Staffe in our vulgare Poesie I know not why it should be so called, vnlesse it be for that we vnderstand it for a bearer or supporter of a song or ballad, not vnlike the old weake bodie that is stayed vp by his staffe, and were not otherwise able to walke or to stand vpright. The Italian called it Stanza, as if we should say a resting place: and if we consider well the forme of this Poeticall staffe, we shall finde it to be a certaine number of verses allowed to go altogether and ioyne without any intermission, and doe or should finish vp all the sentences of the same with a full period, vnlesse it be in som special cases, & there to stay till another staffe follow of like sort: and the shortest staffe conteineth not vnder foure verses, nor the longest aboue ten; if it passe that number it is rather a whole ditty then properly a staffe. Also for the more part the staues stand rather vpon the euen nomber of verses then the odde, though there be of both sorts. The first proportion then of a staffe is by quadrein or foure verses. The second of fiue verses, and is seldome vsed. The third by sizeine or sixe verses, and is not only most vsual, but also very pleasant to theare. The fourth is in seuen verses, & is the chiefe of our ancient proportions vsed by any rimer writing any thing of historical or graue poeme, as ye may see in Chaucer and Lidgate, thone writing the loues of Troylus and Cresseida, thother of the fall of Princes: both by them translated, not deuised. The first proportion is of eight verses very stately and Heroicke, and which I like better then that of seuen, because it receaueth better band. The sixt is of nine verses, rare but very graue. The seuenth proportion is of tenne verses, very stately, but in many mens opinion too long; neuerthelesse of very good grace & much grauitie. Of eleuen and twelue I find none ordinary staues vsed in any vulgar language, neither doth it serue well to continue any historicall report and ballade or other song, but is a dittie of it self, and no staffe; yet some moderne writers haue vsed it, but very seldome. Then last of all haue ye a proportion to be vsed in the number of your staues, as to a caroll and a ballade, to a song, & a round, or virelay. For to an historicall poeme no certain number is limited, but as the matter fals out: also a distick or couple of verses is not to be accompted a staffe, but serues for a continuance, as we see in Elegie, Epitaph, Epigramme, or such meetres, of plaine concord, not harmonically entertangled as some other songs of more delicate musick be.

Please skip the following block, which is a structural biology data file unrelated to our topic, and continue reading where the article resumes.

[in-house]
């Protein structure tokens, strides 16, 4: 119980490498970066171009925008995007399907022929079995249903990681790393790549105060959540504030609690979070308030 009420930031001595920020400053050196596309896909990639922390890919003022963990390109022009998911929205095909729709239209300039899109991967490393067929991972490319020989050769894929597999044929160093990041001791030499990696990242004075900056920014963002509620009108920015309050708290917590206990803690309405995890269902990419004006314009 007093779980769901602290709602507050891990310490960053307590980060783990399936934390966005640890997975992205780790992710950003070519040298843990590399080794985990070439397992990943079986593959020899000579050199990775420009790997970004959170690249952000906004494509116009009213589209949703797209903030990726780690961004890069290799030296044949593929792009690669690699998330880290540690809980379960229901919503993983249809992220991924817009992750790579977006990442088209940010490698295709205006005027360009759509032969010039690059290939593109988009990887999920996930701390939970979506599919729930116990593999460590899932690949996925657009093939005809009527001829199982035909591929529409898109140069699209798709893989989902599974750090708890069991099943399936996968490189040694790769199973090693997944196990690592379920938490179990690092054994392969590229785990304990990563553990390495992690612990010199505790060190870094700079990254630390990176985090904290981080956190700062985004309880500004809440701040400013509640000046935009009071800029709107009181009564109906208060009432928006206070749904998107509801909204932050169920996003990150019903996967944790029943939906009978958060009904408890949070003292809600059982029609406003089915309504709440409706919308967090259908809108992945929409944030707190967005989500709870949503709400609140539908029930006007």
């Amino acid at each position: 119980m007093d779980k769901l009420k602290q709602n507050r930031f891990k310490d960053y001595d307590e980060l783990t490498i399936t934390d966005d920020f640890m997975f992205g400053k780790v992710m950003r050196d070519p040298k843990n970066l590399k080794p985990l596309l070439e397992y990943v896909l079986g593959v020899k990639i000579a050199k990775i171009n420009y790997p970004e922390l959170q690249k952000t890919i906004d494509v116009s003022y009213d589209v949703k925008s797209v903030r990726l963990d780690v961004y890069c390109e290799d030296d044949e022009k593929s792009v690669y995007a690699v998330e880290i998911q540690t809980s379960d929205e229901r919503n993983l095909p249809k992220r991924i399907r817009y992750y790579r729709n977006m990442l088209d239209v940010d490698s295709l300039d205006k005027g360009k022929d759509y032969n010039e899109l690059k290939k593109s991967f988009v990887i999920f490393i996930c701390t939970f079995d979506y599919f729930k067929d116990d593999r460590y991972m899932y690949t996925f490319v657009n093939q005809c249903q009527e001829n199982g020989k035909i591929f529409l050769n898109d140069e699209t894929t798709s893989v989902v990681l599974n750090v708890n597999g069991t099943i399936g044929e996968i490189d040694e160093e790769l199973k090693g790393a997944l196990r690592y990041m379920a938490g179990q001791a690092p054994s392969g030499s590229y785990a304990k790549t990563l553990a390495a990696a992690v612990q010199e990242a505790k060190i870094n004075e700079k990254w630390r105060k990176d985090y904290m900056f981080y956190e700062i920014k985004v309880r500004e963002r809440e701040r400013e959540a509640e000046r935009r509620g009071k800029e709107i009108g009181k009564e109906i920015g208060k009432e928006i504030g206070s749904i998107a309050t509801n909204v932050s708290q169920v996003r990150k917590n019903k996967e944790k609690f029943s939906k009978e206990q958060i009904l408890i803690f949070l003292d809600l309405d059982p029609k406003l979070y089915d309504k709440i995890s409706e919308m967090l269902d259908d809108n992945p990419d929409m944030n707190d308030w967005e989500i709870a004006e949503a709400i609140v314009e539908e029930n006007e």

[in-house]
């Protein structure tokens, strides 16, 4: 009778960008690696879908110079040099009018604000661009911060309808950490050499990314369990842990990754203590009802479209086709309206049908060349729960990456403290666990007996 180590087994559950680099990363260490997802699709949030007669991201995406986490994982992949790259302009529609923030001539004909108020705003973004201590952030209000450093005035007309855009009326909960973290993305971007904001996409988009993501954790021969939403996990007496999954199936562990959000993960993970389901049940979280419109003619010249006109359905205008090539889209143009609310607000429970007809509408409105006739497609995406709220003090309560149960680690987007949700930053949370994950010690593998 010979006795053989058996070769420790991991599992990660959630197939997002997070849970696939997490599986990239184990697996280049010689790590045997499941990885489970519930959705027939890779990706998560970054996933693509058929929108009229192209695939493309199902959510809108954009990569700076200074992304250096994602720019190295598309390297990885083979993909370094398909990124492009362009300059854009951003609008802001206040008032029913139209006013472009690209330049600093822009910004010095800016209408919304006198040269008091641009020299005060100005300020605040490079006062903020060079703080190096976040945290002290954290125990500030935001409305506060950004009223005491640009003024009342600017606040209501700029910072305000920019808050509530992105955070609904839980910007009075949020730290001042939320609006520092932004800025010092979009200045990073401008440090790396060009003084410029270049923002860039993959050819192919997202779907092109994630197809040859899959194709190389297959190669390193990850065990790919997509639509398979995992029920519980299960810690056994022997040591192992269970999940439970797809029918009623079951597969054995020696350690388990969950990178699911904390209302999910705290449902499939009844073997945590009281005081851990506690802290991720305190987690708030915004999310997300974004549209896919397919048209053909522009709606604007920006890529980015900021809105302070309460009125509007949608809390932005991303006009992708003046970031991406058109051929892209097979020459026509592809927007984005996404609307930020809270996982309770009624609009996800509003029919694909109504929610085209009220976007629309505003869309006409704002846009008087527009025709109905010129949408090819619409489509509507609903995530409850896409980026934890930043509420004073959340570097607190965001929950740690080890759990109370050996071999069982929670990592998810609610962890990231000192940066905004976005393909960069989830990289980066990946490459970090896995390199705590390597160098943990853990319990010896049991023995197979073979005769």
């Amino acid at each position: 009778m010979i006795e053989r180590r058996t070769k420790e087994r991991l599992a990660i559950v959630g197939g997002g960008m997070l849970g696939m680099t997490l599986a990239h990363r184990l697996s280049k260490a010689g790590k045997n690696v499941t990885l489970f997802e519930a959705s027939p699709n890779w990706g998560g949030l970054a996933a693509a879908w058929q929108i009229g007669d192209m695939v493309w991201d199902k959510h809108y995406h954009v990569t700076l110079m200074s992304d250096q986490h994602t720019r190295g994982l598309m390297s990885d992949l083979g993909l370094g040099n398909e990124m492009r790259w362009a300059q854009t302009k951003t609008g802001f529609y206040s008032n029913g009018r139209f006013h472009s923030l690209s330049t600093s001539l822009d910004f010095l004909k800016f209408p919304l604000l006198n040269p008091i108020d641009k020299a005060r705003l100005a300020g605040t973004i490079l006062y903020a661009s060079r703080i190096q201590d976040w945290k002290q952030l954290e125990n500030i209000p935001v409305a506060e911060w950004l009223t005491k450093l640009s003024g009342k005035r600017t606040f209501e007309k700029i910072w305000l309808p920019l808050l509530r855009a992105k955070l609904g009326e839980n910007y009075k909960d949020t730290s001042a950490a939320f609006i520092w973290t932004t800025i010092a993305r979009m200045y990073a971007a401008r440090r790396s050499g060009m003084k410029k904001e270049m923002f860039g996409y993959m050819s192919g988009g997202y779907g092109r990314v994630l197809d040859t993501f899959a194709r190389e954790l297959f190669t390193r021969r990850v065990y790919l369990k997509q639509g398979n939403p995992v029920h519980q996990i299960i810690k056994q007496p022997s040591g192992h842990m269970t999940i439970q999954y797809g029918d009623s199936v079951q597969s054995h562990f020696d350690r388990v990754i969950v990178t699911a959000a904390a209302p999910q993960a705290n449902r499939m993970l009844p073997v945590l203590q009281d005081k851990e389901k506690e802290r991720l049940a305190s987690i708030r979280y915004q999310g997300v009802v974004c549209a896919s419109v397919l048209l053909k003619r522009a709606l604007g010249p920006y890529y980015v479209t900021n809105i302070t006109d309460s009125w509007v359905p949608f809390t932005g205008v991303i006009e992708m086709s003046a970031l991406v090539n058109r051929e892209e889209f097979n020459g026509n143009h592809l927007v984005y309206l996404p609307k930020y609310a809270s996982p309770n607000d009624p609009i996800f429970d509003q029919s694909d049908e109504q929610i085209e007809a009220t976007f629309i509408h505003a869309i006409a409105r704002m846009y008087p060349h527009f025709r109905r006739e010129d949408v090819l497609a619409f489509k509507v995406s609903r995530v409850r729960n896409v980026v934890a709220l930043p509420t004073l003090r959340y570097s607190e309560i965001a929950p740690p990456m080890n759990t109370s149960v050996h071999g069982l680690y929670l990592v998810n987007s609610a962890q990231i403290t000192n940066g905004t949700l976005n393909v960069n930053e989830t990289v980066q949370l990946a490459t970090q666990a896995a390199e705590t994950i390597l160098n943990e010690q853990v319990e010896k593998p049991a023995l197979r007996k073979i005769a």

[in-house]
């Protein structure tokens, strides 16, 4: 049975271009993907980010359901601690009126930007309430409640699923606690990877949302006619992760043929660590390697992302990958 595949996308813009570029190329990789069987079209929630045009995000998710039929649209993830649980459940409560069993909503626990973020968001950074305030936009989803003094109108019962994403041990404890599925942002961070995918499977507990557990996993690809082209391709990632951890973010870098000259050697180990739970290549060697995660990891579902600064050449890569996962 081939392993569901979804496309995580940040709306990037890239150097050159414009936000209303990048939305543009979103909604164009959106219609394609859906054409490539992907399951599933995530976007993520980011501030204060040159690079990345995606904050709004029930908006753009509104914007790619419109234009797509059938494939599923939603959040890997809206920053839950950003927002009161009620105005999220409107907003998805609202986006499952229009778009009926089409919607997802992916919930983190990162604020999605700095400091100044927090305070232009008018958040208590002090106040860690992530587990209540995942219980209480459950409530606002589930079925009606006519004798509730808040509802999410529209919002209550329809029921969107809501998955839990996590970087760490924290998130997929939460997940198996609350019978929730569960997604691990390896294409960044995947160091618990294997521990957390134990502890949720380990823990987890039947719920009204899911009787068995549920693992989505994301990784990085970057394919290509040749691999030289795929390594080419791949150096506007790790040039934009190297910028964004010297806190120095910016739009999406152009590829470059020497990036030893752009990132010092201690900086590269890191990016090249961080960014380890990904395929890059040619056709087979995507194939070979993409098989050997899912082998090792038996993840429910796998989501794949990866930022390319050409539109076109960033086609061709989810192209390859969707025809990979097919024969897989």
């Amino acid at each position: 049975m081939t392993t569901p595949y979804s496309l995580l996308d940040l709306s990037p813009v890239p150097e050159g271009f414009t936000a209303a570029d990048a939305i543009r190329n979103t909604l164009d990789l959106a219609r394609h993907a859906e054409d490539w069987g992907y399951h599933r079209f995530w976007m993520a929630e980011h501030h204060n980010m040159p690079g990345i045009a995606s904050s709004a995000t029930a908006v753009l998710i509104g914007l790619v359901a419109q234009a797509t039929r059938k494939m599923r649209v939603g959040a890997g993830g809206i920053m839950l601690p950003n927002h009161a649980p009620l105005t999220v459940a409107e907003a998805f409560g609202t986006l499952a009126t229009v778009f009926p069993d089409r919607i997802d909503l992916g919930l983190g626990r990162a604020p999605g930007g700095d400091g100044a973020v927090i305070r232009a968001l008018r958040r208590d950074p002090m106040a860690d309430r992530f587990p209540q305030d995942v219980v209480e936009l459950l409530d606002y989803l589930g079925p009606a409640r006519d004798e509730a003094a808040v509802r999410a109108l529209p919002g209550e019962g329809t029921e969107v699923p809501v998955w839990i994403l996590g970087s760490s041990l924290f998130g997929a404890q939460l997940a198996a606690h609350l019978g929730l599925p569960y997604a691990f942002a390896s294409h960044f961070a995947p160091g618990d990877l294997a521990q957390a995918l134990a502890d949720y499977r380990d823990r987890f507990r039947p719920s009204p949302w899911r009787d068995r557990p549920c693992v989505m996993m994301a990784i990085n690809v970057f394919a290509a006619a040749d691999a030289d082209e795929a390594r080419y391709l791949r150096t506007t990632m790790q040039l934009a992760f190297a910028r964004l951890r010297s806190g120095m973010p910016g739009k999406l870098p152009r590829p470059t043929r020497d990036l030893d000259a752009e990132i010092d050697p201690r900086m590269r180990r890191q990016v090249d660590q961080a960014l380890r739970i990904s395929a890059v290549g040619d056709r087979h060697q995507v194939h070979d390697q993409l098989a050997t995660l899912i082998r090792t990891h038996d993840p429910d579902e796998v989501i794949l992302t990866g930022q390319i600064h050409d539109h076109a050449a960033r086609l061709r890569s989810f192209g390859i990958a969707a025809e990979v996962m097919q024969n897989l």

| A staffe of foure verses containeth in it selfe matter sufficient to make a full periode or complement of sence, though it doe not alwayes so, and therefore may go by diuisions.|| 3|